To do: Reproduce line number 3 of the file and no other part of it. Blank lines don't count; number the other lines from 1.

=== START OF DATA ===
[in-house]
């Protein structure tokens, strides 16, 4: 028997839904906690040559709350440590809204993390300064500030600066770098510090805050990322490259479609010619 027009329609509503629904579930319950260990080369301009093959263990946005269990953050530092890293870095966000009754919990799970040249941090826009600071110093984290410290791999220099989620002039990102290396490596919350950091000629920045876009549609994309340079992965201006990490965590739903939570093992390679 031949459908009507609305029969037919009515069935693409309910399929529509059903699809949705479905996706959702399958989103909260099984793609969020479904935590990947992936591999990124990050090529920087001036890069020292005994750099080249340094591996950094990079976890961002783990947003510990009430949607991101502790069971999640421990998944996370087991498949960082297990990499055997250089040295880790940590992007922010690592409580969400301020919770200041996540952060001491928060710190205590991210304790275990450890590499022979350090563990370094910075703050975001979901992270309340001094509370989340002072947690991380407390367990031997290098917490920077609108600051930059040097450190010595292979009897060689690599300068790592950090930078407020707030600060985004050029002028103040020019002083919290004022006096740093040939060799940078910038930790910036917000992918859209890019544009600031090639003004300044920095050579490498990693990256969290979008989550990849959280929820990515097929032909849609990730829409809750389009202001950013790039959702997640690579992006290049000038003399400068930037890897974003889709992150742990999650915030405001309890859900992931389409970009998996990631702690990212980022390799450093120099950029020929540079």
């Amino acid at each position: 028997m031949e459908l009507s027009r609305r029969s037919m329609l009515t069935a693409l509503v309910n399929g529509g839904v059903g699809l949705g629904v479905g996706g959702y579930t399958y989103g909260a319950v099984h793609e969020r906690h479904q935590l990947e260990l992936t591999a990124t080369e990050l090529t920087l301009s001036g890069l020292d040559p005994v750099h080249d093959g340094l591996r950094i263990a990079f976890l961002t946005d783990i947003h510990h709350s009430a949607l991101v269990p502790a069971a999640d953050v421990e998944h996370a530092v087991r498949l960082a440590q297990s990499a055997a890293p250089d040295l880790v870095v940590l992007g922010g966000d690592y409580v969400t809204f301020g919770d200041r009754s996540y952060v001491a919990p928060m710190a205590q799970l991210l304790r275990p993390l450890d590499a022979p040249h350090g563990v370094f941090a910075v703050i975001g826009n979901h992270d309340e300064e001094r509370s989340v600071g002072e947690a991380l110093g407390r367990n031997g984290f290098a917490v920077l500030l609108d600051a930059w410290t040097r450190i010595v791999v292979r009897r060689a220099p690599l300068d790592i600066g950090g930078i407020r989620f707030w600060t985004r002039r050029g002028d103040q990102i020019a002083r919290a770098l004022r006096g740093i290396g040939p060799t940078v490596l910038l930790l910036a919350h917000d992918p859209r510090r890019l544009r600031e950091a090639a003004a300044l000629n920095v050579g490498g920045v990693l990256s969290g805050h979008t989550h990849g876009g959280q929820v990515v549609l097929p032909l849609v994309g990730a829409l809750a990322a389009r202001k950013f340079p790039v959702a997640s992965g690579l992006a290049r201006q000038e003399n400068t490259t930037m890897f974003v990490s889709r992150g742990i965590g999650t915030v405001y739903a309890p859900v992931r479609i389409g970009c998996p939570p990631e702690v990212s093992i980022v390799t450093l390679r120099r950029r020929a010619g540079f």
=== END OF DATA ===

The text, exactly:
């Amino acid at each position: 028997m031949e459908l009507s027009r609305r029969s037919m329609l009515t069935a693409l509503v309910n399929g529509g839904v059903g699809l949705g629904v479905g996706g959702y579930t399958y989103g909260a319950v099984h793609e969020r906690h479904q935590l990947e260990l992936t591999a990124t080369e990050l090529t920087l301009s001036g890069l020292d040559p005994v750099h080249d093959g340094l591996r950094i263990a990079f976890l961002t946005d783990i947003h510990h709350s009430a949607l991101v269990p502790a069971a999640d953050v421990e998944h996370a530092v087991r498949l960082a440590q297990s990499a055997a890293p250089d040295l880790v870095v940590l992007g922010g966000d690592y409580v969400t809204f301020g919770d200041r009754s996540y952060v001491a919990p928060m710190a205590q799970l991210l304790r275990p993390l450890d590499a022979p040249h350090g563990v370094f941090a910075v703050i975001g826009n979901h992270d309340e300064e001094r509370s989340v600071g002072e947690a991380l110093g407390r367990n031997g984290f290098a917490v920077l500030l609108d600051a930059w410290t040097r450190i010595v791999v292979r009897r060689a220099p690599l300068d790592i600066g950090g930078i407020r989620f707030w600060t985004r002039r050029g002028d103040q990102i020019a002083r919290a770098l004022r006096g740093i290396g040939p060799t940078v490596l910038l930790l910036a919350h917000d992918p859209r510090r890019l544009r600031e950091a090639a003004a300044l000629n920095v050579g490498g920045v990693l990256s969290g805050h979008t989550h990849g876009g959280q929820v990515v549609l097929p032909l849609v994309g990730a829409l809750a990322a389009r202001k950013f340079p790039v959702a997640s992965g690579l992006a290049r201006q000038e003399n400068t490259t930037m890897f974003v990490s889709r992150g742990i965590g999650t915030v405001y739903a309890p859900v992931r479609i389409g970009c998996p939570p990631e702690v990212s093992i980022v390799t450093l390679r120099r950029r020929a010619g540079f």